NPT is observing Black History Month with a number of exciting programs celebrating the lives and accomplishments of African Americans. We’ll also premiere our latest history documentary, First Black Statesmen: Tennessee’s Self-Made Men, about a group of African-American legislators in the late 1800s.
Other highlights from our February offerings include:
Wednesday, February 10, at 11:30 p.m. If you’ve never seen the groundbreaking Eyes on the Prize series about the civil rights era, make sure to watch it this month. If you have seen it, now’s the chance to get reacquainted with the documentary. Start with Eyes on the Prize: Then and Now, a special that reexamines the documentary almost three decades after its original broadcast on PBS in the late 1980s and includes new interviews with the series’ filmmakers and participants. We’ll air the original Eyes on the Prize series Tuesdays, February 16 and 24, at 11 p.m.
Monday, Feb. 8 at 9 p.m. Airing on Independent Lens, Nelson George’s A Ballerina’s Tale follows the life and career of Misty Copeland. Completed before Copeland’s history-making appointment last summer as the first African-American woman principal dancer at the American Ballet Theatre, the film documents her remarkable return from a career-threatening injury in 2013. Copeland has enormous crossover appeal, but the most fascinating aspect of the 33-year-old dancer is her astounding talent, which combines impressive athleticism and grace.
Later that night at 11 p.m., see Copeland’s sensuous performance in American Ballet Theatre: A History.
Friday, Feb. 12 at 8 p.m. Featuring interviews filmed shortly before his death last spring, B.B. King: The Life of Riley, is a new American Masters portrait of blues legend Riley “B.B.” King. Along with King’s poignant reminiscences, the documentary includes performance clips, earlier interview segments, and testimonies and commentaries by a who’s who of musicians spanning King’s long career. The film not only tells King’s story, but also that of black life in the Mississippi Delta and the evolution of the blues. Morgan Freeman narrates.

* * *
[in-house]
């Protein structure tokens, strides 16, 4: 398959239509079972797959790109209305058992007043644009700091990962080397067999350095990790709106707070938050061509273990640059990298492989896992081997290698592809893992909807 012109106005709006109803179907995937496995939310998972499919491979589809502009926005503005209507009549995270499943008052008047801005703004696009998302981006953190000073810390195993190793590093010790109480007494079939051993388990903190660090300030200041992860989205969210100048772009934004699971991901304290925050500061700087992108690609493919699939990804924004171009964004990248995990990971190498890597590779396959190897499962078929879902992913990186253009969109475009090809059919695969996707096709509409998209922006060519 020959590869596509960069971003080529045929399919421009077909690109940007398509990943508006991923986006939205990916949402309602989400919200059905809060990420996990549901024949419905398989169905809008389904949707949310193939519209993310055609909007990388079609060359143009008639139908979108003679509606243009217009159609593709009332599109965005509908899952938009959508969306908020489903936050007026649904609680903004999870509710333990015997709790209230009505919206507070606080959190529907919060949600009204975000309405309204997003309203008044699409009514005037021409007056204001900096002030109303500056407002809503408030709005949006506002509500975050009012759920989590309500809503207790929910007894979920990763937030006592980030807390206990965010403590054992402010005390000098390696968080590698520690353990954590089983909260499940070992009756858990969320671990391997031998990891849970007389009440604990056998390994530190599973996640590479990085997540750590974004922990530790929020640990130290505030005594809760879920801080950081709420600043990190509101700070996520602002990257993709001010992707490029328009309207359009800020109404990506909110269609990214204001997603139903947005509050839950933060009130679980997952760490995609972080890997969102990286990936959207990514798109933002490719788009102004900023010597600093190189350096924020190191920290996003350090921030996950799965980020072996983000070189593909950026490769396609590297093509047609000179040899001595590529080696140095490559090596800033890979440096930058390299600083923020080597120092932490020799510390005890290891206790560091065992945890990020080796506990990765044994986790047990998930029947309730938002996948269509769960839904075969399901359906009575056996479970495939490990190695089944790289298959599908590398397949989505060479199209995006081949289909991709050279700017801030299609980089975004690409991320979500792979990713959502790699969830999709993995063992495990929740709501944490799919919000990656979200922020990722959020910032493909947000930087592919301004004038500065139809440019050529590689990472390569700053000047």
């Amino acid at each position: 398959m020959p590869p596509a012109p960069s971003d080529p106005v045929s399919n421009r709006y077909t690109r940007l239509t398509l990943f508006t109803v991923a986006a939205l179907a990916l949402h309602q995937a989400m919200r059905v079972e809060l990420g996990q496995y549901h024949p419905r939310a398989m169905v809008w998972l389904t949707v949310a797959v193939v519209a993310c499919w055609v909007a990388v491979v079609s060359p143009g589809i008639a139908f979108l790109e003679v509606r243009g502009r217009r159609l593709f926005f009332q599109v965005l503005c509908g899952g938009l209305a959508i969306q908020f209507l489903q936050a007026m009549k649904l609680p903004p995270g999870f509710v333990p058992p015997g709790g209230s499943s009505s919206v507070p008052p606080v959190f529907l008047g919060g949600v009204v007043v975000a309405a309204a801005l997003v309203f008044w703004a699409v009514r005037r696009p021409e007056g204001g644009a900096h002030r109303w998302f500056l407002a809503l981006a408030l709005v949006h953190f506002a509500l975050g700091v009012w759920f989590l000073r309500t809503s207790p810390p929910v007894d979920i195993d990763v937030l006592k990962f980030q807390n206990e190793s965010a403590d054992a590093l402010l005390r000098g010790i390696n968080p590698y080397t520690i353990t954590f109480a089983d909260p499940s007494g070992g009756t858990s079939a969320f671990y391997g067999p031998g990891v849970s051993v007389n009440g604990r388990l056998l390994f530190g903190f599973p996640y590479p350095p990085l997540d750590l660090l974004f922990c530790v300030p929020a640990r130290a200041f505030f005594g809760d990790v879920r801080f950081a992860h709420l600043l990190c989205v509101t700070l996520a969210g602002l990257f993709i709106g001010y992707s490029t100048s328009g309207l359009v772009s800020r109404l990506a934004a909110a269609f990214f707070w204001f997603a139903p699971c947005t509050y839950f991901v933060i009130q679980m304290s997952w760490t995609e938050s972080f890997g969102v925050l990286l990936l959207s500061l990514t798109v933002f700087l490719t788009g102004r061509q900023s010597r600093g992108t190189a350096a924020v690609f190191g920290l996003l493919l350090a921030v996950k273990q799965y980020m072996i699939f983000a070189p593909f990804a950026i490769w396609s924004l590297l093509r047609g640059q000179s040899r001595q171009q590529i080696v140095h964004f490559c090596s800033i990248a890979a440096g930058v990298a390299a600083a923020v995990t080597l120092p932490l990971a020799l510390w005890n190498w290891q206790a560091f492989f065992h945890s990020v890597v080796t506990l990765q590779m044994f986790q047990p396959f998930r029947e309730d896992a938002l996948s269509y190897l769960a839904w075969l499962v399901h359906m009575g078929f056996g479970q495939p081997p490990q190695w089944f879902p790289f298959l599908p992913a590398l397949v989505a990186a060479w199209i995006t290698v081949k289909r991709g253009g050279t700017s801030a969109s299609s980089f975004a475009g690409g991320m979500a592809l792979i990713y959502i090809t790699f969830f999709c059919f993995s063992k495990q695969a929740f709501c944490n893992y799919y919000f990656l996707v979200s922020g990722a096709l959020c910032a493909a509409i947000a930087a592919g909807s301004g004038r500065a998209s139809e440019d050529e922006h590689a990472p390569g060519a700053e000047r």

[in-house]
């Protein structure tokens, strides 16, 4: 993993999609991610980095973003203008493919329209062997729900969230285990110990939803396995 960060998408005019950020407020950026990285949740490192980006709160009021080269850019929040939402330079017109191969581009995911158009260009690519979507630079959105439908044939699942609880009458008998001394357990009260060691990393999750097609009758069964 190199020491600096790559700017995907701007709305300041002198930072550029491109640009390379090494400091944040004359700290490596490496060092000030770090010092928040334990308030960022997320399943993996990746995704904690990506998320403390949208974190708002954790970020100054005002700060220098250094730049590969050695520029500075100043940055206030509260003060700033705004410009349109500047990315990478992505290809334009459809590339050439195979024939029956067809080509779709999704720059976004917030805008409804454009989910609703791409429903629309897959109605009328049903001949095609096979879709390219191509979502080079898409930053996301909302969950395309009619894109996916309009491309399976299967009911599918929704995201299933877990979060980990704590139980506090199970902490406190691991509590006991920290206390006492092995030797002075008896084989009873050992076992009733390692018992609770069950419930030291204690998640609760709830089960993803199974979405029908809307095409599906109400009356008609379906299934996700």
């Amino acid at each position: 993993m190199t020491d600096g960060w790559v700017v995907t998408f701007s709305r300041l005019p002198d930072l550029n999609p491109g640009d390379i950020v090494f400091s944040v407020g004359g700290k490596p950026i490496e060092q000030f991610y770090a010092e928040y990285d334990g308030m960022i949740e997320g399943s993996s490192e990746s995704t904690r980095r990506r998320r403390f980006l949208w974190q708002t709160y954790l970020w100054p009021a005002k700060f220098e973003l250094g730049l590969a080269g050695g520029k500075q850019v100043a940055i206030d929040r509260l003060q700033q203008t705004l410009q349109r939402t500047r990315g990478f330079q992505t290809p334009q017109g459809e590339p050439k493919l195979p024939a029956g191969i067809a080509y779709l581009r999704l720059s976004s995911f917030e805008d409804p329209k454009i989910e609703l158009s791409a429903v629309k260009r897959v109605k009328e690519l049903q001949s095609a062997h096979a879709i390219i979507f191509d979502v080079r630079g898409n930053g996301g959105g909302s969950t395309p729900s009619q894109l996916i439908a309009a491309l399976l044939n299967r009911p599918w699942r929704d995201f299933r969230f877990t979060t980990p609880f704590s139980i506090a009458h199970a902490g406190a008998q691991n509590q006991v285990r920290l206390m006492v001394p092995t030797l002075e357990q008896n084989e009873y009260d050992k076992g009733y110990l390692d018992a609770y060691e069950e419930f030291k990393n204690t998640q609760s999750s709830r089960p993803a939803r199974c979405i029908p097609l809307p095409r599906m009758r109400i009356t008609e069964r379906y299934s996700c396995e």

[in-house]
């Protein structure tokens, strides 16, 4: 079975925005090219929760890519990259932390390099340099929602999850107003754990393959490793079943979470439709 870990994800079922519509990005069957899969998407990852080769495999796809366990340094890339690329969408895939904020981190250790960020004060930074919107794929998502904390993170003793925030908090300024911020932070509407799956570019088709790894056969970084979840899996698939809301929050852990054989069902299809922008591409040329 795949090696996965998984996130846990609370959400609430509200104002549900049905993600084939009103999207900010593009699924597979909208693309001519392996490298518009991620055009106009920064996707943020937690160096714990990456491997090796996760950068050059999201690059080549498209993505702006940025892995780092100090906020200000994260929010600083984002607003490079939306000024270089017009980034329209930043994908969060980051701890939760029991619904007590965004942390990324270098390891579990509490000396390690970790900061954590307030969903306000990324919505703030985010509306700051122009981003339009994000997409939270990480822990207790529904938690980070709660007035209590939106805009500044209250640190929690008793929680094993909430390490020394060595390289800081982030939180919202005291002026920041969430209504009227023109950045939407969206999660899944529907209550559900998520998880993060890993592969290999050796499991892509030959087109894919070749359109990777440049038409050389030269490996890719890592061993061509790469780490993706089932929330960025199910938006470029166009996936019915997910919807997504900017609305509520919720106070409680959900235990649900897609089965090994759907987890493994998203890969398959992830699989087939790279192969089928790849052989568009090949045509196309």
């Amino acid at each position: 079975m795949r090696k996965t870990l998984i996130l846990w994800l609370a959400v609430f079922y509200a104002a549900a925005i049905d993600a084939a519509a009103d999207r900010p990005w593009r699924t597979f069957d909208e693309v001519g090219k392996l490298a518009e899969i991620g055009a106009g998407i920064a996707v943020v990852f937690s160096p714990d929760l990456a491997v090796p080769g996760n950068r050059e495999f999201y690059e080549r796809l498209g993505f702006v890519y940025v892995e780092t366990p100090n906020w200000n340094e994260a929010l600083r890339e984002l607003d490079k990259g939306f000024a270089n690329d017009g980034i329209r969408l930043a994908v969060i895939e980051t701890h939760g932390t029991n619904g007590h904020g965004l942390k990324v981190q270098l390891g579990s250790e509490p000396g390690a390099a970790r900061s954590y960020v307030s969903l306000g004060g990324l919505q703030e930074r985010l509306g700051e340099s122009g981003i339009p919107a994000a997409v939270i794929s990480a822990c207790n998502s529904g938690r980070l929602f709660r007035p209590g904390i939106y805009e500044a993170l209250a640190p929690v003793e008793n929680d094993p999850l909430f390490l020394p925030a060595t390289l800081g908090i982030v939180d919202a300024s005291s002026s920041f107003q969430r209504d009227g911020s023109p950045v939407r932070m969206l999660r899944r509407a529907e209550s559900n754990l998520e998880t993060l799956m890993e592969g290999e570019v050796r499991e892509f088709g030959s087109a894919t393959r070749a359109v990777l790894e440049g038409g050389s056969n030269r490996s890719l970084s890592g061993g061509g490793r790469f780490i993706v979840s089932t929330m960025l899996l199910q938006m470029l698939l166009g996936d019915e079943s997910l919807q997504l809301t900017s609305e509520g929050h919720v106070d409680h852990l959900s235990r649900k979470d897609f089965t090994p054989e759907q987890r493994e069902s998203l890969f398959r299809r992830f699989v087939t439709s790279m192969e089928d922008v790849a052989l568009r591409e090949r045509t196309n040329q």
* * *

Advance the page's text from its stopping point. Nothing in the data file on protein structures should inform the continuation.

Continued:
Monday, Feb. 15 at 9 p.m. First Black Statesmen: Tennessee’s Self-Made Men is the first documentary in our new Citizenship Project about how different groups of people have fought for, obtained and maintained the rights and access we commonly associate with American citizenship. First Black Statesmen tells the story of 14 men who defied the odds to become state legislators. Eleven of the men had been born slaves and all faced the rampant racial animosity endured by freedmen after the war.
Tuesday, Feb. 16 at 8 p.m. Stanley Nelson’s The Black Panthers: Vanguard of the Revolution is the first feature-length film about the movement that grew out of the turbulent 1960s. Using archival footage and interviews with people who were there (as members and supporters, opponents or observers), the documentary aims to separate the history from the myths. Join us for an Indie Lens Pop-Up Screening of the documentary followed by a panel discussion with Fisk University professors February 13 at the Nashville Public Library.
Friday, February 26, begins at 8 p.m. with Smithsonian Salutes Ray Charles, in which a roster of musicians perform Charles’ arrangements at the White House. But the night belongs to New Orleans pianist Fats Domino – it’s his 88th birthday, after all – and we’ll celebrate at 9 p.m. with Fats Domino and the Birth of Rock ’n’ Roll about Domino and his role in launching the rock era.
Find our full programming lineup at http://www.wnpt.org/schedule/
Black History Month programming on NPT is made possible through the financial support of